Personally, my primary goal for my son is not to make him the best programmer out there. I want him to be a good, happy person first and foremost. If there are things I can do to make him a better programmer that would hurt the chances of him being happy and good, then I will probably prefer instead to hurt his chances of being a good programmer.
Screen time is one of those things that I'm somewhat concerned about. Some kids get a lot of it these days. I'm not normally one for fearmongering, but the studies I've seen coming out don't necessarily take a very positive view of its effects.
Should my parents have restricted my screen time? Sometimes, yes. But more importantly, they should have tried to make my screen time more meaningful to me instead of leaving me to my own devices.
We know there are some problems with excess screen tine (mostly sleep hygiene, but can combine with speech problems in extreme cases) so it's a good thing that parents ask.
Parents normally know if they have a neuro-atypical child and would tailor the questions appropriately.
"Stop playing video games and go outside."
Toying with Linux?
Playing World of Warcraft?
When I was able to get "screen time" I usually spent more of it playing video games instead of being productive, because that time was so limited.
I would regularly "hang out" on a forum dedicated to amateur story-writers sharing and critiquing each other. I wrote my stories in a notebook, with a few drafts and rewrites, then when I sat down at our computer and the "computer timer" began, I would race to type it up and submit the story, then print out a few other members stories to read during the week, and race to type out reviews for the stories I had printed last time. Then hopefully I had enough time to run a dungeon with friends, or play some Counter Strike.
So I was able to work on my writing offline, but I don't believe that did me any favors. Having access to a spellchecker and Wikipedia while I wrote would have been amazing, instead of a dictionary and no reference materials.
I could be programming, and have to stop and spend a certain amount of time outside. Some days I would spend the time outside just sitting and thinking about my program, working out solutions, I quickly learned that typing is the least essential part of programming. But without Google or documentation, it was hard. I only had one "Teach yourself C++" book, which was not a reference book.
It just wasn't fun, programming at home. Having to stop after two hours, the looks of disapproval as my parents walked by (as if I were doing drugs right in front of them), and being interrupted frequently while working. When I was on the computer, my parents were more likely to assign me pointless chores ("The dog's water bowl is half-empty, fill it up, please") while the "computer timer" was still ticking.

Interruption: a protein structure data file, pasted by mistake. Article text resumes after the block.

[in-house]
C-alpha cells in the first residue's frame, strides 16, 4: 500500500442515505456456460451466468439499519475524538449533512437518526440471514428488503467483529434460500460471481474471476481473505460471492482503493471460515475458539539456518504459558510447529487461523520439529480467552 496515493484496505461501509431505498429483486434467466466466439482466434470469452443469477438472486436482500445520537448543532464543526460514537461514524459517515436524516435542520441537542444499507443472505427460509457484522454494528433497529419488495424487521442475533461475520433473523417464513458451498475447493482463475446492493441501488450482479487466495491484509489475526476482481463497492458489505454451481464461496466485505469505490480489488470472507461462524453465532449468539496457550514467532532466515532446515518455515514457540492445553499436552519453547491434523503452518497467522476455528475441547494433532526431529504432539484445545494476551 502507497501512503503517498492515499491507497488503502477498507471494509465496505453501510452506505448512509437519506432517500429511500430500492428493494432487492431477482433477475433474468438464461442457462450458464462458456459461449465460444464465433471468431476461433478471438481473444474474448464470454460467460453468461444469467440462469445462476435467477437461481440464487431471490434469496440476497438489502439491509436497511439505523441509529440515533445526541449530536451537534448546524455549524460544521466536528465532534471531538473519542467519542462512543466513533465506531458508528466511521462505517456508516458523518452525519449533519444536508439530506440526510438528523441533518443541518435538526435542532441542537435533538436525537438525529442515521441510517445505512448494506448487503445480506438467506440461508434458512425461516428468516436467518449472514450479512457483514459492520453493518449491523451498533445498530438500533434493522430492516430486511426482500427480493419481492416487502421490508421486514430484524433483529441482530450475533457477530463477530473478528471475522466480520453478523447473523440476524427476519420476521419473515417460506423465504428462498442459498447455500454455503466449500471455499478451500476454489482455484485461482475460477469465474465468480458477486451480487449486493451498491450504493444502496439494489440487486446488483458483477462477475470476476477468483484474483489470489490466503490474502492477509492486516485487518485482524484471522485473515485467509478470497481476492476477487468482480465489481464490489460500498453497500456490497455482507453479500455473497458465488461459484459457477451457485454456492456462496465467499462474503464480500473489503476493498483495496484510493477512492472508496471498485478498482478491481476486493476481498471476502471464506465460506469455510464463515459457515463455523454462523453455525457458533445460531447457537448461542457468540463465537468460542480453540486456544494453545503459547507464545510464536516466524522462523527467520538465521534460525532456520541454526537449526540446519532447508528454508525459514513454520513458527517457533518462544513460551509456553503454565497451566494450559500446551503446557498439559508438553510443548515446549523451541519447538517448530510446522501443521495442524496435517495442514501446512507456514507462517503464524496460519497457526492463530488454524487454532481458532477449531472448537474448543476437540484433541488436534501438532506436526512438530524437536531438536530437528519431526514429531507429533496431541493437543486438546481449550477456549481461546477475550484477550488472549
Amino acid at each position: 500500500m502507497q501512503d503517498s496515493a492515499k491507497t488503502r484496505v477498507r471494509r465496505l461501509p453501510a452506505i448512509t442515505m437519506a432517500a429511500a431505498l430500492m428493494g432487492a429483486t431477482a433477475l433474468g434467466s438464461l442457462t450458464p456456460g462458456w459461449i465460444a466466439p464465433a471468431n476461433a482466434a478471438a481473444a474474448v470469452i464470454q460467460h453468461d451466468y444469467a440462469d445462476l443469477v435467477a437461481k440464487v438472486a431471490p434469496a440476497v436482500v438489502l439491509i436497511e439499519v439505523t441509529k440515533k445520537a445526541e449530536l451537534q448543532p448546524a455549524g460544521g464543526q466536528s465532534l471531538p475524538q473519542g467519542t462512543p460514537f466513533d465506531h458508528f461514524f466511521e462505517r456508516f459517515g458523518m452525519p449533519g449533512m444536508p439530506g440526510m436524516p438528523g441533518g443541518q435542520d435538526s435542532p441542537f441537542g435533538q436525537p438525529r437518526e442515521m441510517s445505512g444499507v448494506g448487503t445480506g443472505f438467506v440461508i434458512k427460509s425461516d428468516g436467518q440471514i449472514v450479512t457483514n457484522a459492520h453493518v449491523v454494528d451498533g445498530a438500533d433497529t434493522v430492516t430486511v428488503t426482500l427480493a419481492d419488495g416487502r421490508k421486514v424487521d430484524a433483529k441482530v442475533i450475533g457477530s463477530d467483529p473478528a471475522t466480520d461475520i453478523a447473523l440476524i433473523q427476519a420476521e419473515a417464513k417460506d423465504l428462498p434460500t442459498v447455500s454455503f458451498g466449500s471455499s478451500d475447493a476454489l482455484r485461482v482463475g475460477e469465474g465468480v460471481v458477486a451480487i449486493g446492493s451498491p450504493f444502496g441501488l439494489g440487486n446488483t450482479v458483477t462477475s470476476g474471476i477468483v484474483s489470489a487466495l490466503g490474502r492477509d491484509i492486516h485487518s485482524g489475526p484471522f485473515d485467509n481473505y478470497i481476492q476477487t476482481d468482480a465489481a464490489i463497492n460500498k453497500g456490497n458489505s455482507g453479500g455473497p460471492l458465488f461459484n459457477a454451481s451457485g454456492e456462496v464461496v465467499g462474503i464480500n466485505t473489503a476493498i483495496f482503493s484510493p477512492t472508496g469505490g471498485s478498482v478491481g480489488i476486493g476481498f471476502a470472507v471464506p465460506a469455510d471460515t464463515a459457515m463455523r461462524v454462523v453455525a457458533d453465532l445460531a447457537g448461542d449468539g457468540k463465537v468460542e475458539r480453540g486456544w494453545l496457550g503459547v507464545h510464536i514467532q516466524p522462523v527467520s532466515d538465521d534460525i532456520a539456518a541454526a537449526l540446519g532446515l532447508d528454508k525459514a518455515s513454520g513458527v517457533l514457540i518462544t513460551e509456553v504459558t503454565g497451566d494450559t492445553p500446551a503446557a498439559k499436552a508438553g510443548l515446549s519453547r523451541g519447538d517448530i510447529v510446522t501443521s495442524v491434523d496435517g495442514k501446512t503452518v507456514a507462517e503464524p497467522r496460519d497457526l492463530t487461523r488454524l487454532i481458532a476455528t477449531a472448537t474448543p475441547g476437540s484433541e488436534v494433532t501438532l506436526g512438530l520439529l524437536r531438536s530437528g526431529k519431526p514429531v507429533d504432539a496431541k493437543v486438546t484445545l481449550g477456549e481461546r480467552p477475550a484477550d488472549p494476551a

I started a programming club at my high school, and would stay late most days just teaching myself to code, because I didn't want to go home. I remember I would download the source to games I enjoyed, print out about a hundred pages of code and study it. If I was reading code on a screen, I was ruining my life. But if I was reading it on paper, everything was okay.
Of course, I was no saint. I was sucked into World of Warcraft, as were all my friends. I know I have an addictive personality, but it doesn't just apply to negative things. I'm just as "addicted" to programming. I was just as "addicted" to reading and writing science fiction. I don't write anymore, and music took its place. It always finds an outlet anyways, I spent all of my money on comic books and trading card games because those somehow made my parents happier than when I was programming. I wish I had learned better self-control when I was younger instead of learning how to grind through hours of other activities, just to get back to grinding in the game.
The restrictions also made me seem much worse. When a dungeon takes two hours to run, and you only have two hours to use the computer, you get frantic. You call your friends and let them know "I can be on from 3 to 5 Saturday. Be on then, and please don't be late." You're be anxious while the computer starts, while the game loaded. The whole time, this egg-timer above the desk was ticking down. I would be furious when I was kicked off minutes before reaching the final boss. My parents thought video games just made people behave like that. It was even worse when we wiped (when everyone dies), because then I knew it was impossible to complete in time. Thankfully my friends were nice people, and put up with it. Many other people would have just found a new healer.
Sorry, this thread made me want to rant. Please don't restrict mediums. Restrict activities.
OP: I don't quite understand. What your child should be doing? Read paper book, because it's better than reading something on screen?
Please don't restrict mediums. Restrict activities.
That's a great way of putting it.